Python switch case statement

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Python-switch-case statement

Switch case statement is a one of the most powerful programming feature that allows you to control the flow of your program based on the value of a variable or an expression. You can use it to execute different blocks of code, depending on the variable value during runtime. Here’s an example of a switch statement in Python.

This is Python way to implement switch statement is to use the powerful dictionary mappings, also known as associative arrays, that provide simple one-to-one key-value mappings.

Here’s the Python implementation of the above switch statement. In the following example, we create a dictionary named switcher to store all the switch-like cases.

def switch_example(argument):
    switcher = {
        1: "January",
        2: "February",
        3: "March",
        4: "April",
        5: "May",
        6: "June",
        7: "July",
        8: "August",
        9: "September",
        10: "October",
        11: "November",
        12: "December"
  print switcher.get(argument, "Invalid month")
In the above example, when you pass an argument to the switch_example function, it is looked up against the switcher dictionary mapping. If a match is found, the associated value is printed, else a default string (‘Invalid Month’) is printed. The default string helps implement the ‘default case’ of a switch statement.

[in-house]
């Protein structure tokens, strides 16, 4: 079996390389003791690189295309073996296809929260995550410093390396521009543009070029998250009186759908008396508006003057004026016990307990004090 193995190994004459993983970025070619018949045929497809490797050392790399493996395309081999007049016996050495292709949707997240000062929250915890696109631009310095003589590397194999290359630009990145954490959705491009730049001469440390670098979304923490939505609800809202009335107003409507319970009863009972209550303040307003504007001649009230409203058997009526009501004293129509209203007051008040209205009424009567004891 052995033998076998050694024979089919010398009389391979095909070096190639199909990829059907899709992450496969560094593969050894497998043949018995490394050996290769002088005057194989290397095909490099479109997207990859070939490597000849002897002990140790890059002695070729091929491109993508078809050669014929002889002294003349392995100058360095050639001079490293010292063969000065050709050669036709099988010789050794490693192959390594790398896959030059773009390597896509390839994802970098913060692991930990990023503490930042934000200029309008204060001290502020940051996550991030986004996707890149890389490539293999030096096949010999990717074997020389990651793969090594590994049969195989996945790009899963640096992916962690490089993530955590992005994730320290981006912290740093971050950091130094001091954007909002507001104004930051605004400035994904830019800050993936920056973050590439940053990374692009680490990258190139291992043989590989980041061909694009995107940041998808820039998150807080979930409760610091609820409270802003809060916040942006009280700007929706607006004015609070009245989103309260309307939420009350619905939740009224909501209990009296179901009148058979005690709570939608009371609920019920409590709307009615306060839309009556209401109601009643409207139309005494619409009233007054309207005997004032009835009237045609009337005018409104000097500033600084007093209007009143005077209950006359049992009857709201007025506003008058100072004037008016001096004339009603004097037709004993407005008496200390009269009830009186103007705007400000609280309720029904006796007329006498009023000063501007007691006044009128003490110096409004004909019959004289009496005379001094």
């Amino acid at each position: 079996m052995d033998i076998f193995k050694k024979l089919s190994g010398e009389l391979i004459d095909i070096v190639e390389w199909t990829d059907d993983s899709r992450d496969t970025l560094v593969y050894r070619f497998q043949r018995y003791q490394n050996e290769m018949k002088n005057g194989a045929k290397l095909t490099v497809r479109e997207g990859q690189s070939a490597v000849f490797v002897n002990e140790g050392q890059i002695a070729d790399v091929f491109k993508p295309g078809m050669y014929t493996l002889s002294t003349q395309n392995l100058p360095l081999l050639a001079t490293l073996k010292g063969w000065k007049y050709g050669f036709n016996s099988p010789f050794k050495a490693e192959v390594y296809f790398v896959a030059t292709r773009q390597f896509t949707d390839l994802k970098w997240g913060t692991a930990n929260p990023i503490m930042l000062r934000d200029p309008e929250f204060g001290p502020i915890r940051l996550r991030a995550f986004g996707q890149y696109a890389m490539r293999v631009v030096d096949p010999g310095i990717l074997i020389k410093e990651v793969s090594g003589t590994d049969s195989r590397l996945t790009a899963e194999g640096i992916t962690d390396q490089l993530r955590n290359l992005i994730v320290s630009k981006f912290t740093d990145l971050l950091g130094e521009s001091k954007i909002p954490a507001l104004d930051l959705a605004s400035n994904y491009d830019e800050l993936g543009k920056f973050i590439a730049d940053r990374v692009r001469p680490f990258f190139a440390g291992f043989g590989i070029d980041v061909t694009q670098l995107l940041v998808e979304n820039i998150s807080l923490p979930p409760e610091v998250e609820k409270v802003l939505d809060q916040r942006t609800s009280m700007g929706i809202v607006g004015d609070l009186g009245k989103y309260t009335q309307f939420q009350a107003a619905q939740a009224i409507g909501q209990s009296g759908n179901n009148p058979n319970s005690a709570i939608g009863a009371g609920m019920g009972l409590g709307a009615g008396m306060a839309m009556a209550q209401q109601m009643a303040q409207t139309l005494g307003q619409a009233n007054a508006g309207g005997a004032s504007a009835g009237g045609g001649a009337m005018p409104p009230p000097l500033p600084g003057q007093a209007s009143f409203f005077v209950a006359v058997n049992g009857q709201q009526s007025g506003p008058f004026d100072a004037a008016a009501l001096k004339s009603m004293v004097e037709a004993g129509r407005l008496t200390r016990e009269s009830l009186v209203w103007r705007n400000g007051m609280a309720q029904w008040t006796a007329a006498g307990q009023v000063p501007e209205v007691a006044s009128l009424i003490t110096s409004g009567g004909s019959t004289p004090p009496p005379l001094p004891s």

Dictionary mapping for functions

Here’s where it gets more interesting. The values of a Python dictionary can be of any data type. So you don’t have to confine yourself to using constants (integers, strings), you can also use function names and lambdas as values.

For example, you can also implement the above switch statement by creating a dictionary of function names as values. In this case, switcher is a dictionary of function names, and not strings.

def one():
    return "January"
def two():
    return "February"
def three():
    return "March"
def four():
    return "April"
def five():
    return "May"
def six():
    return "June"
def seven():
    return "July"
def eight():
    return "August"
def nine():
    return "September"
def ten():
    return "October"
def eleven():
    return "November"
def twelve():
    return "December"

def numbers_to_months(argument):
    switcher = {
        1: one,
        2: two,
        3: three,
        4: four,
        5: five,
        6: six,
        7: seven,
        8: eight,
        9: nine,
        10: ten,
        11: eleven,
        12: twelve
    # Get the function from switcher dictionary
    func = switcher.get(argument, lambda: "Invalid month")
    # Execute the function
    print func()

Although the above functions are quite simple and only return strings, you can use this approach to execute elaborate blocks of code within each function.

Learn more about python in detail:

  1. Basics of Python
  2. Python Data types
  3. Python Variables
  4. Python Loops

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